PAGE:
The second international Potsdam Summer School drew to a close on 23 September. Over 10 days, 40 participants from various fields and 28 different countries discussed this year’s Summer School theme, “Facing Natural Hazards”, with renowned scientists from Potsdam-based research institutes and international experts. One of those participants was Nina Köksalan. Nina studied geography, art history, philosophy and sociology and has been working for three and a half years at the Food and Agriculture Organization (FAO) of the United Nations in Rome. Here, she tells us what motivated her to participate in the Potsdam Summer School and sums up her Summer School experiences and the insights gained.
What made you want to participate in the Potsdam Summer School?
The theme of the Summer School was a perfect match for the focus of my work: at the FAO I work on resilience and natural hazards in agriculture and food security. It’s important for my work to keep informed about new scientific insights. The Summer School was an opportunity to exchange experiences and knowledge with young researchers and public authority or NGO employees and get an overview of the latest research topics and findings. I was also impressed by the fact that the Summer School covered so many different themes, including risk analysis, governance, early warning systems and new media.
What talks did you find particularly interesting?
In my work at the FAO I focus on natural hazards that have a major impact on agriculture. The farming sector is particularly vulnerable to extreme weather events like droughts and storms. Disaster risk reduction in agriculture has the potential to improve the food security of the population while also fostering more sustainable use of natural resources and long-term adaptation to climate change. I learned a lot from a lecture on the observation of extreme weather events in the Andes Region, which was particularly relevant to my work. In the Andes many livelihoods depend on agriculture. Thus enhanced capacities to predict extreme weather events are essential in order to take preventive measures and reduce crop damage. But I also found it fascinating to grapple with natural hazards like earthquakes or volcano eruptions that I don’t encounter in my daily work.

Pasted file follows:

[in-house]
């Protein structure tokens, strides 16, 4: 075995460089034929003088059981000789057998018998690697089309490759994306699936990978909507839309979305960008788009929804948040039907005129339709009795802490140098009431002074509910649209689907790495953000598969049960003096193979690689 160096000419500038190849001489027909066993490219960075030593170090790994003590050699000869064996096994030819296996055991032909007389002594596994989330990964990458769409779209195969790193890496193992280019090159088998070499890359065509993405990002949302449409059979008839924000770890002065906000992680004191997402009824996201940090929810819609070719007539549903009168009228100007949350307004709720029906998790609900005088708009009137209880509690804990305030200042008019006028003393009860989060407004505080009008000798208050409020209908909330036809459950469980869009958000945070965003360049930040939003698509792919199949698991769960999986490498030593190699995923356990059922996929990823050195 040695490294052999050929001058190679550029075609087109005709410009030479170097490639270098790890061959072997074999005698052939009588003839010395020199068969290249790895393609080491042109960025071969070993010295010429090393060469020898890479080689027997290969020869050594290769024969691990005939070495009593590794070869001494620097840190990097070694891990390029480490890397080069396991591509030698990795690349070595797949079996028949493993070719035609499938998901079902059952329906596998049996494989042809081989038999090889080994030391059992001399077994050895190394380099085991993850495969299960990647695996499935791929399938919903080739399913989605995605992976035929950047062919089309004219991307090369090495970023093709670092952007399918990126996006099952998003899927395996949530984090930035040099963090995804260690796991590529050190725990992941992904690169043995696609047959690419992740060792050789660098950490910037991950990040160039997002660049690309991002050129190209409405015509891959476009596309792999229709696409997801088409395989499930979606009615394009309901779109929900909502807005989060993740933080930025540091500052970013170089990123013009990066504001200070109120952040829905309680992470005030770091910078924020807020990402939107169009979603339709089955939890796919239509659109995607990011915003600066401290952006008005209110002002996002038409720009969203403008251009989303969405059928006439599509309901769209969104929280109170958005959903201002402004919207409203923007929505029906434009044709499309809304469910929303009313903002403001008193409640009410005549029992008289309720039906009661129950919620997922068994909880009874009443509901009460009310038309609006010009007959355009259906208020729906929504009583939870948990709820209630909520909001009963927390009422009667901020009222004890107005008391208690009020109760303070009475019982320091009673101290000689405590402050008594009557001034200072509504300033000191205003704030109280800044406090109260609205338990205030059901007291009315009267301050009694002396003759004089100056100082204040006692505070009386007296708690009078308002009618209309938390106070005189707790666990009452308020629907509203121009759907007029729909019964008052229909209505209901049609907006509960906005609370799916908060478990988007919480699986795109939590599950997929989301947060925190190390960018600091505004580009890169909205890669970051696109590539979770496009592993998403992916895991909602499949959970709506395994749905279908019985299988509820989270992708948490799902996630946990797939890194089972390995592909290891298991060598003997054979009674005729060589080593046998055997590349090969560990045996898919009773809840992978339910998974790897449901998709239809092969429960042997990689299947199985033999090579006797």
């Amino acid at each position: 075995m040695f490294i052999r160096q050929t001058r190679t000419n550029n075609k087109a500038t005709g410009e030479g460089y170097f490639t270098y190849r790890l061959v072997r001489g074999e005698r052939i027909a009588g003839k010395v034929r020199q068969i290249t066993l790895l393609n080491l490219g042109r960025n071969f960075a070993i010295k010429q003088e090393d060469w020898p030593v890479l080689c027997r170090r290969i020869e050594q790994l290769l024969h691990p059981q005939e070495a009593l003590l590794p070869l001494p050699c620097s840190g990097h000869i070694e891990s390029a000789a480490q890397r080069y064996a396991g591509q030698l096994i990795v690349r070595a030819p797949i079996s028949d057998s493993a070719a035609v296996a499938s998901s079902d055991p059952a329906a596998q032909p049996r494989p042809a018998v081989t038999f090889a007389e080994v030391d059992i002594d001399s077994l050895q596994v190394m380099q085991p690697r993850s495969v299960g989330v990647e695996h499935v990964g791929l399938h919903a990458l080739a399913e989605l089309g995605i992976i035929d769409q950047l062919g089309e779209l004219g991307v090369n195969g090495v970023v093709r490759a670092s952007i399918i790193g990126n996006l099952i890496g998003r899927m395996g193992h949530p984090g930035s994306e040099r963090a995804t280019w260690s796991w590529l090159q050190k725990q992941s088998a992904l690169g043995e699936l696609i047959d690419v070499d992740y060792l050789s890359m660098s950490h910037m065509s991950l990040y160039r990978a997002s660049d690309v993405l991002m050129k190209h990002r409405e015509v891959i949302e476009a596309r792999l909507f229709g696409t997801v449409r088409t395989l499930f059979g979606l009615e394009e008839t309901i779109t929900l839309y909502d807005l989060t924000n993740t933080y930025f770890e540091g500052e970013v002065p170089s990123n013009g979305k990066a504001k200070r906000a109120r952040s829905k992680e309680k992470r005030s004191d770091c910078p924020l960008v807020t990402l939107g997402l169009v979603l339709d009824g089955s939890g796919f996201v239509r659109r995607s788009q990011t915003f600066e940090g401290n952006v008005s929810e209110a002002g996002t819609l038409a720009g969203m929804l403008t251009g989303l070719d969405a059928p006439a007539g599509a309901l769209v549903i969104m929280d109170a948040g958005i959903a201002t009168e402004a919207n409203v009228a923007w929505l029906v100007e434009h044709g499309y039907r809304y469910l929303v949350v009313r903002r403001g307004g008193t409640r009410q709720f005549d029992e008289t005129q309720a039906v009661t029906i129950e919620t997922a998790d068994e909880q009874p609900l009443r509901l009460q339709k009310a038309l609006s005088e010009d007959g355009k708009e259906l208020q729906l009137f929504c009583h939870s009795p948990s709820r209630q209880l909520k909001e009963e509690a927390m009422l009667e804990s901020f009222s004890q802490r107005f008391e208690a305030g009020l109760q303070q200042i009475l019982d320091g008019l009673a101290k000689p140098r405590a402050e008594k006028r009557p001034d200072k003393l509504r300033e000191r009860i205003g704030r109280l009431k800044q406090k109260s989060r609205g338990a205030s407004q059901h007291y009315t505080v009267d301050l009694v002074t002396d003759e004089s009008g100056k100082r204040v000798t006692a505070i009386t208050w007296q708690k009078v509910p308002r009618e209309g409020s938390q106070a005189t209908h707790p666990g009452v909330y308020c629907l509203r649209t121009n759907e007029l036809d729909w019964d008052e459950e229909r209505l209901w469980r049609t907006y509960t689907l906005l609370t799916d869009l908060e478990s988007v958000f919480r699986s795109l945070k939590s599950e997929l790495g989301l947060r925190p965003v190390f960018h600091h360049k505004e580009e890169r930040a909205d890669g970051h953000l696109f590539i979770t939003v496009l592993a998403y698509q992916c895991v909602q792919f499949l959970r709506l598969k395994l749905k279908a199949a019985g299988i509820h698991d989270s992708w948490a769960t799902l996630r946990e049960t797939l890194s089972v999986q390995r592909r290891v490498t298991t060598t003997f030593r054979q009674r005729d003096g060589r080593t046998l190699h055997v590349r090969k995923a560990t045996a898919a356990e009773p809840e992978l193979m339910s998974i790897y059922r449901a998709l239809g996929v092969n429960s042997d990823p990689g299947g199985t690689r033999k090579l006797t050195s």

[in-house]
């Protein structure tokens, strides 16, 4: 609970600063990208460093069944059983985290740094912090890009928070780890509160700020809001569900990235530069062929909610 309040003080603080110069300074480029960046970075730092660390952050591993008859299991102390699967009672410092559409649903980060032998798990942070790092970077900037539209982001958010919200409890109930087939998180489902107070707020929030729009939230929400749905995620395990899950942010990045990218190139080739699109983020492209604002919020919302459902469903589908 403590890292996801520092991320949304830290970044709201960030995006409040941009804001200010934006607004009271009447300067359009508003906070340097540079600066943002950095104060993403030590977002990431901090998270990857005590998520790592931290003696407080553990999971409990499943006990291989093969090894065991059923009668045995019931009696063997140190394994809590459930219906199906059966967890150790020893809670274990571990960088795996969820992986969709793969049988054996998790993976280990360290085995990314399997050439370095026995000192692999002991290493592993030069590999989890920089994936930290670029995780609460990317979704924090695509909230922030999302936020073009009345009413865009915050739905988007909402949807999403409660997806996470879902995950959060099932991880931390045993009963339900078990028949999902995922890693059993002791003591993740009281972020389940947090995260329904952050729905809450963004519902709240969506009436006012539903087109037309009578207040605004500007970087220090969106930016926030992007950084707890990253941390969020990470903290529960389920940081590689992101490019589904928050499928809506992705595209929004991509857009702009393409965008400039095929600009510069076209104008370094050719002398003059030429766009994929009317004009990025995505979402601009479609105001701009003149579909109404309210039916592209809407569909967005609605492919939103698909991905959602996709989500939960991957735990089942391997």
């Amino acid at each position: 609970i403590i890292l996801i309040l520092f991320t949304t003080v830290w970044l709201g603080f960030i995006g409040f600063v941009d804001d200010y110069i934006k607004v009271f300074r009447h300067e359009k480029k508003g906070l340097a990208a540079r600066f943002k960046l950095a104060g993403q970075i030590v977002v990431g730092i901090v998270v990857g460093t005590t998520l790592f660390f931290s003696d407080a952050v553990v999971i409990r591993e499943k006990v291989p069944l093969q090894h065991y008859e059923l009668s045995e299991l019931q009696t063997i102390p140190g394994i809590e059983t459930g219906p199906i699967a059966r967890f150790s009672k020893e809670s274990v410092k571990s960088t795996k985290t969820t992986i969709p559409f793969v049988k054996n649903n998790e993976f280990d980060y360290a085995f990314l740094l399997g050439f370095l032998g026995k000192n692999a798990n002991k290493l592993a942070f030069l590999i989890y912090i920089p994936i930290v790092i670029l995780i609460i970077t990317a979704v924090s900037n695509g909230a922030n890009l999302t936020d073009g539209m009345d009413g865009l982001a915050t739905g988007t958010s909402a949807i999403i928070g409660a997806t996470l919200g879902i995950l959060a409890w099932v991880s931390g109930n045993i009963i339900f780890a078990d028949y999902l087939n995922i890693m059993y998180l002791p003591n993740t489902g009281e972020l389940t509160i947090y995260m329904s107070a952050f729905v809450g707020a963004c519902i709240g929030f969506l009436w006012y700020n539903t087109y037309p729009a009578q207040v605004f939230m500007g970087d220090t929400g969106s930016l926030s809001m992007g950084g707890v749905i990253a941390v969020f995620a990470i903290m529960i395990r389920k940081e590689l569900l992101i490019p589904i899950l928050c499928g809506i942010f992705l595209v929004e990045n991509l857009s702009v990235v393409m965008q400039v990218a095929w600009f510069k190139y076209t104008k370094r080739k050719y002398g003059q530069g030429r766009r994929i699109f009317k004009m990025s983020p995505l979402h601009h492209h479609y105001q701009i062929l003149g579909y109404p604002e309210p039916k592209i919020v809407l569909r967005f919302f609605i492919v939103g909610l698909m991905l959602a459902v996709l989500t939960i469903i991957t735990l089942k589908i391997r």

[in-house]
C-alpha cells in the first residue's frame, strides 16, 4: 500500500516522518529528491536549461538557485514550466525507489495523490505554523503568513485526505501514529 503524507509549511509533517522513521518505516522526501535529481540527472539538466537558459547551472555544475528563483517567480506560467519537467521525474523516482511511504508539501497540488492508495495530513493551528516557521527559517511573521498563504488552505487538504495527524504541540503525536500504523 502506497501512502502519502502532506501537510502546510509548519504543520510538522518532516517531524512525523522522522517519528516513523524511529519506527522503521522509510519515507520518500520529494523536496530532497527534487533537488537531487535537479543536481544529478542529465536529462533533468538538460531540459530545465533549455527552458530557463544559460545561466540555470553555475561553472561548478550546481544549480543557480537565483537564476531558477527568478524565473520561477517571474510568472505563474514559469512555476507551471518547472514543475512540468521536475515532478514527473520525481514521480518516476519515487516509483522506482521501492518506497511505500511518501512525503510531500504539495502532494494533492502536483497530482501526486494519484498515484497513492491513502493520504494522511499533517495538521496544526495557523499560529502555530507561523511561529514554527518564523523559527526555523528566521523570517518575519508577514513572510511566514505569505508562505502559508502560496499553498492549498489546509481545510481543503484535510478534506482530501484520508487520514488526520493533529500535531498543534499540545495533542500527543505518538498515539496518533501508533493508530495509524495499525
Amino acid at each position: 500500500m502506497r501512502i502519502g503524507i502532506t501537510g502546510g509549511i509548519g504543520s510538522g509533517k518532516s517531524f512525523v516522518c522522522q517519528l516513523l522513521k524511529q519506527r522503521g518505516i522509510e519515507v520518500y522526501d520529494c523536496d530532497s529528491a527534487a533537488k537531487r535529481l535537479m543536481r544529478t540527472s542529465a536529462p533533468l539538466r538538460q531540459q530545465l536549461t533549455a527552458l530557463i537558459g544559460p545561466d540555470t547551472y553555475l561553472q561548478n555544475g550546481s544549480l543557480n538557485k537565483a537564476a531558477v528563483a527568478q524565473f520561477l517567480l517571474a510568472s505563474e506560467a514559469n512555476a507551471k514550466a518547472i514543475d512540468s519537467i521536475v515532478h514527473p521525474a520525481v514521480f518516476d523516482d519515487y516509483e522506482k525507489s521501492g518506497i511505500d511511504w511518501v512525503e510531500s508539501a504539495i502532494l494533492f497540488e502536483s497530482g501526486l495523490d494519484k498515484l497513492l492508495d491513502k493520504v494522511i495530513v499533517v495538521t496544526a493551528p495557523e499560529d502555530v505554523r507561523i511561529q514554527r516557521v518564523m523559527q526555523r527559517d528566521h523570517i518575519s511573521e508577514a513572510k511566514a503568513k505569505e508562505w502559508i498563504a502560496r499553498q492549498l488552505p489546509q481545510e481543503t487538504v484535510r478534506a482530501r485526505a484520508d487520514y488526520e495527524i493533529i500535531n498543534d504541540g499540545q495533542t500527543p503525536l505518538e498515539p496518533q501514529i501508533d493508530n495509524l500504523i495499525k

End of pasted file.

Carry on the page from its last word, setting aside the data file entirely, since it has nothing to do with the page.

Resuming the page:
What, for you, are the lasting impressions of this Summer School?
Effective disaster risk reduction demands that scientists, governments, international organisations and local initiatives cooperate closely. In practice, this is sometimes easier said than done. One positive example is an FAO project in the Philippines, which served as a platform to strengthen cooperation between local stakeholders and scientists from the region. This involved identifying, testing and promoting the dissemination of agricultural practices for increasing resilience. During the Summer School we were able to share such different experiences. We spent a lot of time discussing how scientific insights could be put into practice more systematically and what the potential drivers of and hindrances to that might be. In the process I learned not only about the work of the other participants, but also about their different approaches and perspectives. At the Summer School scientists were able to engage with professionals from various areas. I got to know some wonderful people with whom I’ll definitely be keeping in touch.
Header photo: IASS/David Ausserhofer